In the Matter of Everett Charleston, a Witness Before the Special Grand Jury, Appellant, v. United States of America, Appellee.in the Matter of Joseph Herlicy, a Witness Before the Special Grand Jury, Appellant, v. United States of America, Appellee, 444 F.2d 504 (9th Cir. 1971)Annotate this Case
June 16, 1971
Gilbert Eisenberg (argued), of Filippelli & Eisenberg, San Francisco, Cal., for Charleston.
James F. Hewitt (argued), S. F. Federal Criminal Defense, San Francisco, Cal., for Herlicy.
Jack O'Connell (argued), Organized Crime & Racketeering Section, U. S. Dept. of Justice, San Francisco, Cal., for appellee.
Before HAMLEY, MERRILL and ELY, Circuit Judges.
These are consolidated appeals from civil contempt orders of confinement entered on May 20 and 21, 1971, pursuant to 28 U.S.C. § 1826. The orders were based upon findings that appellants had failed to obey the orders of the district court that appellants answer certain questions put to them before a special grand jury. Another panel of this court has heretofore stayed the orders of confinement pending disposition of these appeals.
Before ordering appellants to testify before the grand jury, the district court granted them immunity under section 201 of the Organized Crime Control Act of 1970, 18 U.S.C. § 6002. Appellants argue that the "use immunity" provided by section 6002 does not provide them protection commensurate with the Self-Incrimination Clause of the Fifth Amendment, and that only if they are provided a "transaction immunity," would appellants be under compulsion to testify before the grand jury.
This identical contention was rejected in Stewart v. United States and Kastigar v. United States, 440 F.2d 954 (9th Cir. March 29, 1971). On May 17, 1971, the Supreme Court granted certiorari in Stewart and Kastigar, 402 U.S. 971, 91 S. Ct. 1668, 29 L. Ed. 2d 135. On May 20, 1971, the Seventh Circuit reached the opposite result in Matter of Korman and Likas, holding that the Fifth Amendment requires that any jurisdiction which seeks to compel a witness to testify grant full transactional immunity.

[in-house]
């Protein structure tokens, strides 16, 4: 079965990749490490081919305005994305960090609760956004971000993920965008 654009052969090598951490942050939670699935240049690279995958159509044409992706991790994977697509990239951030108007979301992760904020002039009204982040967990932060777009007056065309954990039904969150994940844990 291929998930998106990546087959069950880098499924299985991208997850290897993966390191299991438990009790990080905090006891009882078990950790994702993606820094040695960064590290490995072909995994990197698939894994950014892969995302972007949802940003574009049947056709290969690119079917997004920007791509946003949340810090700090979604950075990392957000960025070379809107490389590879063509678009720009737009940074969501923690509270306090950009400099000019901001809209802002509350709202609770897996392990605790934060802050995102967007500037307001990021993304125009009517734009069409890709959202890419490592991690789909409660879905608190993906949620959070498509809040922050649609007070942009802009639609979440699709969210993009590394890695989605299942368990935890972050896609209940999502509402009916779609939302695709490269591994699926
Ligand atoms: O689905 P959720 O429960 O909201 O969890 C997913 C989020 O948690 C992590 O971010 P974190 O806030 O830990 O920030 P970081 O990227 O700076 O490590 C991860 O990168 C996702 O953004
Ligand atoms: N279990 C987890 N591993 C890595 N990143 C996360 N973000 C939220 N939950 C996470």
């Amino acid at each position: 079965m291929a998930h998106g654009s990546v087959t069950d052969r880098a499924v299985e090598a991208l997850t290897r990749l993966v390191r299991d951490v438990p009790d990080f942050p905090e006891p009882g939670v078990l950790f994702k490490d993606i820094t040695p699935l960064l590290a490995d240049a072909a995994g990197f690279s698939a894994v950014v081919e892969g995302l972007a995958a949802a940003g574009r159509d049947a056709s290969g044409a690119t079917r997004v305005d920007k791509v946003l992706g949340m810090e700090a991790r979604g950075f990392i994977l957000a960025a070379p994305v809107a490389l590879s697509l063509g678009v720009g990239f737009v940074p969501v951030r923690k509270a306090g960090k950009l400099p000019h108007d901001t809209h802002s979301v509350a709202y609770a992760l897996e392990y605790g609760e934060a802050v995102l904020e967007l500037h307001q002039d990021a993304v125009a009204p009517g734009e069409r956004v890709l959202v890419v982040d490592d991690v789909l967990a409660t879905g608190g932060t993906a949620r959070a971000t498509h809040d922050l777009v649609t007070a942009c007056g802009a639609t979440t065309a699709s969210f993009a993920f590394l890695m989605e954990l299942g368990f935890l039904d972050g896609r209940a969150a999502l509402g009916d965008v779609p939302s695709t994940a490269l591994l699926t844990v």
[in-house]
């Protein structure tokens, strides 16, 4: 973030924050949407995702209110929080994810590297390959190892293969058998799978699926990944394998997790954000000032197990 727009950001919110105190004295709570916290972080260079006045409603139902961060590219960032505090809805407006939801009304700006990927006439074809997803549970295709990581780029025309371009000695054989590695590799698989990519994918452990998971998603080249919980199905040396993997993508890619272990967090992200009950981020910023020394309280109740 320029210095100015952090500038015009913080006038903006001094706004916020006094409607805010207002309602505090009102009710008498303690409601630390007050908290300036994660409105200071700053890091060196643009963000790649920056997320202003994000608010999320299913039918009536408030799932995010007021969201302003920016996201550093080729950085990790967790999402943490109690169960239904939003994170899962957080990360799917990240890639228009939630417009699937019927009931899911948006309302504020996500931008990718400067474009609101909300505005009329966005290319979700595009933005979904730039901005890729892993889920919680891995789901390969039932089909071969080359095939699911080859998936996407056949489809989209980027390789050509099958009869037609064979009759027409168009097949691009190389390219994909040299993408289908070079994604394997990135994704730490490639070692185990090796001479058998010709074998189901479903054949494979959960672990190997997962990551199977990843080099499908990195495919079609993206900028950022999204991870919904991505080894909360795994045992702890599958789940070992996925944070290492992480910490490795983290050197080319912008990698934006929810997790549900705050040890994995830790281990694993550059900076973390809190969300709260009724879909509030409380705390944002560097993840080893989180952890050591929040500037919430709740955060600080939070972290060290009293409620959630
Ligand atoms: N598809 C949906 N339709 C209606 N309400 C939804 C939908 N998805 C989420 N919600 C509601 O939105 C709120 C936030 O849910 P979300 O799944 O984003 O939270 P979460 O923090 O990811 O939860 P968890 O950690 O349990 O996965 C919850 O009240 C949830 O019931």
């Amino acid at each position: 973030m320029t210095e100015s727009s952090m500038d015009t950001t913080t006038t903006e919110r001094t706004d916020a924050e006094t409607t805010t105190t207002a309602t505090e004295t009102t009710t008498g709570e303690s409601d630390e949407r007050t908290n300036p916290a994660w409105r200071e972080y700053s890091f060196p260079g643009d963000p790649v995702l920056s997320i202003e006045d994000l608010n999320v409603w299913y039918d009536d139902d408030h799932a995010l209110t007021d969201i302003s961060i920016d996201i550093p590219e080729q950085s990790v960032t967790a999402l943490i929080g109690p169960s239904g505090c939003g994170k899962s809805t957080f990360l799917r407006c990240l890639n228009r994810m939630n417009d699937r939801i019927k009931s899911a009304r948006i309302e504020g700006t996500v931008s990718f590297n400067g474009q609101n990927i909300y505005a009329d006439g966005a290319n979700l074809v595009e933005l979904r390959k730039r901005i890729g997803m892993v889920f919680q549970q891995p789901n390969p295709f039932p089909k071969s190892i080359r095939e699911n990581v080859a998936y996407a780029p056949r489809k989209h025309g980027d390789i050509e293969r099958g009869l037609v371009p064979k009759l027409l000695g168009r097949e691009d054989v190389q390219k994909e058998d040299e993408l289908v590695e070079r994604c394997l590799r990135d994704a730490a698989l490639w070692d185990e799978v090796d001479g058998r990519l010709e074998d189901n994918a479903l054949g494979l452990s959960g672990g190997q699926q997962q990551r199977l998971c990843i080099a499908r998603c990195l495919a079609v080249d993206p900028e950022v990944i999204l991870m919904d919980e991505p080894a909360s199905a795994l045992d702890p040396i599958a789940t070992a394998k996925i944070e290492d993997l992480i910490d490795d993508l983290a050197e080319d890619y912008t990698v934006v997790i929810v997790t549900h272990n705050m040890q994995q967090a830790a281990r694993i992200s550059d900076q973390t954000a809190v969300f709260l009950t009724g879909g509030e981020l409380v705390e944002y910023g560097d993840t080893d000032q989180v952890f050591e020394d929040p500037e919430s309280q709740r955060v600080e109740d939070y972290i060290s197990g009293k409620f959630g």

Appellants ask us to overrule Stewart-Kastigar. But this would require that the cause be reheard in banc, since under the long-standing practice of this court, a panel may not overrule a prior decision.
Title 28 U.S.C. § 1826 provides that an appeal from an order of confinement under section 1826 "shall be disposed of as soon as practicable, but not later than thirty days from the filing of such appeal." The notices of appeal herein were filed in the district court on May 21, 1971. Assuming, but not deciding, that the thirty-day limit thus prescribed pertains to disposition of the appeal in the court of appeals, that the provision is mandatory rather than directory, and that a mandatory time limit of this kind is constitutional, we are required to decide this case not later than June 21, 1971.
These appeals could not be reheard in banc, and decided, by June 21, 1971. This time limit also precludes us from holding these appeals in abeyance until the Supreme Court decides Stewart-Kastigar in which it has just granted certiorari.
It follows that within the time allowed us under 28 U.S.C. § 1826 to decide these appeals, the decision of this court in Stewart-Kastigar is binding upon us.
Accordingly, and under the compulsion of that decision, we affirm. A petition for rehearing will not be entertained.
Counsel for appellants advised us at oral argument that in the event of affirmance they would apply for a writ of certiorari. Issuance of the mandate herein is therefore stayed thirty days to enable appellants to apply for a writ of certiorari. If a timely application for such a writ is filed, the stay shall remain in effect until the application has been denied, or, if granted, until the cause has been determined by the Supreme Court.